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The basin analysis approach to modeling sedimentary basins affords the opportunity to view ore deposits or accumulations of fossil fuels in the context of the evolution of the entire basin. Integration of data from diverse specialties is now widely practiced, and the multidisciplinary approach to the study of basins has greatly enhanced our ability to understand and to predict the occurrence and distribution of economically important commodities.
A significant outgrowth of the basin analysis technique is a more rigorous testing of scientific paradigms. Feedback from diverse specialties provides numerous constraints so that no conclusion can be drawn about one aspect of a basin's history without affecting the interpretation of other aspects. Thus, when a conclusion from one line of evidence is at variance with a conclusion drawn from several other lines of evidence, it is necessary to challenge the assumptions that led to the different conclusions. Challenging such assumptions usually involves examining cherished theories or paradigms. Our general reluctance to discard prevailing theories reflects our heavy reliance on useful rules of thumb; without them we could not begin to interpret the geologic past. This reluctance to reli quish useful theories is more easily overcome when several lines of evidence point us toward new concepts that have exciting implications of their own. Basin analysis, by its very nature, pushes us toward new perspectives and thus serves to promote new discoveries in geoscience.
A case study in the San Juan basin of New Mexico serves as an example of the basin analysis approach to a geologic problem and serves to illustrate that sometimes answers to questions that were never posed are the most significant (and surprising) outcome of the basin-analysis approach. The original goal of the San Juan basin study was to develop a genetic model for sandstone-type uranium deposits in the Jurassic Morrison Formation. Tectonic, geophysical, sedimentologic, petrographic,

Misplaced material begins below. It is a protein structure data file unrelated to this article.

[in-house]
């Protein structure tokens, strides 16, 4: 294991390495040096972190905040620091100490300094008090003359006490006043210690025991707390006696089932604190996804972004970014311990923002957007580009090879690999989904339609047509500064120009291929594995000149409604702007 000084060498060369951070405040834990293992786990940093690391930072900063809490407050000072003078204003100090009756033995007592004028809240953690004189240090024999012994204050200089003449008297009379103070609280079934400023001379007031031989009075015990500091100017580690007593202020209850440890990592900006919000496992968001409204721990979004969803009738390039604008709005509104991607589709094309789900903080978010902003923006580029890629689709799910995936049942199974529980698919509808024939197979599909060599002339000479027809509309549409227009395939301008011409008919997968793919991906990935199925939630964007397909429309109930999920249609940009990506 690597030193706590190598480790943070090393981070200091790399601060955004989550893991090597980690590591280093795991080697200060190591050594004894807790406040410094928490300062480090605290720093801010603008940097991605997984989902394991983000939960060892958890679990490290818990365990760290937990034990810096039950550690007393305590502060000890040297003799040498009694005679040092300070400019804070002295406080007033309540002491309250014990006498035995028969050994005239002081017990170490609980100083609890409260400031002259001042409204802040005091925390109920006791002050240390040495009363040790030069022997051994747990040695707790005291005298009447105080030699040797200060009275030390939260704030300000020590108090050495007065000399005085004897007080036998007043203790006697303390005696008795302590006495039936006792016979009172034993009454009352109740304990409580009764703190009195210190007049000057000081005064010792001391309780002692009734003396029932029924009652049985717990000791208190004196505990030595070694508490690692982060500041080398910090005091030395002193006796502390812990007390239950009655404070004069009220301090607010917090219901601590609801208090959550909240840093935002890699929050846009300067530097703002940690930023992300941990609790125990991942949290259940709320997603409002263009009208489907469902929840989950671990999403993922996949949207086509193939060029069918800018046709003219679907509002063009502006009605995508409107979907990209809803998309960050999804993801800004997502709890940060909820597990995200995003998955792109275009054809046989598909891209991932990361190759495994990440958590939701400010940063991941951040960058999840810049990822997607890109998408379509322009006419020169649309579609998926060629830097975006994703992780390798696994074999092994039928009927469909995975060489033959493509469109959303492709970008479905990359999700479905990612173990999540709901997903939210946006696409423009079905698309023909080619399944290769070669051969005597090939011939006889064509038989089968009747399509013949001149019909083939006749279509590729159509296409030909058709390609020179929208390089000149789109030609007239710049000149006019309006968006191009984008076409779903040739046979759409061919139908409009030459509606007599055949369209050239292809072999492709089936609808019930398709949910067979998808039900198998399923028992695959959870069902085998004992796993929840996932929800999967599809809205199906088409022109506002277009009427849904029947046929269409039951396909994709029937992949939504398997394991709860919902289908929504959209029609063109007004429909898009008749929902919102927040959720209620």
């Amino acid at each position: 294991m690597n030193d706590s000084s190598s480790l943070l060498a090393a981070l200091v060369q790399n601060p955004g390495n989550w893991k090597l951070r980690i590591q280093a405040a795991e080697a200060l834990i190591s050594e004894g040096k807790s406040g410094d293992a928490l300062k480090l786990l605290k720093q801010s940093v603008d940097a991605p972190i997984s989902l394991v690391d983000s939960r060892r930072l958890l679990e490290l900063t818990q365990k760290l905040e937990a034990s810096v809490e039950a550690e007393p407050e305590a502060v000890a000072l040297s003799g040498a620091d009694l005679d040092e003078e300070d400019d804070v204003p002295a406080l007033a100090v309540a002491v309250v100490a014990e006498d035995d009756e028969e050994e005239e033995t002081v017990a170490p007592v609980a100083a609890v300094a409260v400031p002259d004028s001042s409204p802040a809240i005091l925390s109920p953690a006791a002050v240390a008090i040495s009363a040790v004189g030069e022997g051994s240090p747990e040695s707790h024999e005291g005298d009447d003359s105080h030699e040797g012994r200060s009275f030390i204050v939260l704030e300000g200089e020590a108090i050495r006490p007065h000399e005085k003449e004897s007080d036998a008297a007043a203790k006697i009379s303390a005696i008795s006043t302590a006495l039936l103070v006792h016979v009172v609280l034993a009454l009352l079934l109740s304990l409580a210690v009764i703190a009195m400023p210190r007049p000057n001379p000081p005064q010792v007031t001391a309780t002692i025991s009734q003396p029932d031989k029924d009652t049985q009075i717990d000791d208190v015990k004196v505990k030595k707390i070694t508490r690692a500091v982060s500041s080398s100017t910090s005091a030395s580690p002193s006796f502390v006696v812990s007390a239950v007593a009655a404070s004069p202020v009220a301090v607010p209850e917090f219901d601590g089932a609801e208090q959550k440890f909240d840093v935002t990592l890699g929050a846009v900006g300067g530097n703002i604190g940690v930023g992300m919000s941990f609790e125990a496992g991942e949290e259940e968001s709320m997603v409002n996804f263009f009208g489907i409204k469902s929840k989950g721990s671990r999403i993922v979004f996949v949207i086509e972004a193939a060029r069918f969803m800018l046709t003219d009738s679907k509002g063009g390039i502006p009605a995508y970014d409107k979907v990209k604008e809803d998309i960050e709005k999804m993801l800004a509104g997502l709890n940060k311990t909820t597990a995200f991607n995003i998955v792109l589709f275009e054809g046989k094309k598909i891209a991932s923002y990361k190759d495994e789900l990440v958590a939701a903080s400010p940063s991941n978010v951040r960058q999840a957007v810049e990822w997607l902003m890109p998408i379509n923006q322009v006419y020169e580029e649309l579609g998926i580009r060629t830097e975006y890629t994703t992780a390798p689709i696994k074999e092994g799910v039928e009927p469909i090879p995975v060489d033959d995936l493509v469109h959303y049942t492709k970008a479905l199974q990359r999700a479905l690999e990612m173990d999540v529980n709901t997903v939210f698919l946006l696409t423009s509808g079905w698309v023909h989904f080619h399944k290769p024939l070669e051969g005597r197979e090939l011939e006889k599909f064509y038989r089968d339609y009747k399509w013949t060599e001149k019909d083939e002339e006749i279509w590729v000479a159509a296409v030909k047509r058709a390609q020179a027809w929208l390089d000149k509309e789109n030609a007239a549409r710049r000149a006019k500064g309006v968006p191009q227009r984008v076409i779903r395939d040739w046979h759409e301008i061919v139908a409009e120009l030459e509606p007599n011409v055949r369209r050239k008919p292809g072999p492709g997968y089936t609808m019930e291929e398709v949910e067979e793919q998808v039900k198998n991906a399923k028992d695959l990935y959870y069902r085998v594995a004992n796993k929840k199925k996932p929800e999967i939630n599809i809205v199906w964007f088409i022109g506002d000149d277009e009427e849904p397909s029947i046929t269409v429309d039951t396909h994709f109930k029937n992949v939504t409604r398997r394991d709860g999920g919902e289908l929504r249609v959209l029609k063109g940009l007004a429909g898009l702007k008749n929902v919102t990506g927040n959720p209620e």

hydrologic, and geochemical (organic and inorganic) studies were drawn together so that mineralization could be evaluated as one diagenetic event in the context of the entire depositional, structural, and diagenetic framework. The result was not only a model for uranium mineralization but also the development of several new concepts, many of them unrelated to the original problem. Spin-offs from the original study include significant advances in fields as diverse as hydrology, coal geology, saline, alkaline-lake geochemistry, and clay mineralogy. It was possible to document, for instance, that authigenic illite formed at near-surface conditions in the absence of the elevated temperatures commonly thought to be required. This finding limits the use of illite as a geothermometer and mak s it of considerable interest in petroleum geology.
The integrative nature of the basin analysis approach allows a synoptic rather than a myopic view of specific geology problems. The approach can be applied to any geologic problem and will continue to lead us away from current paradigms as multiple lines of evidence force us to question our most cherished beliefs. Most certainly we will continue to learn surprising answers to questions we forgot to ask.
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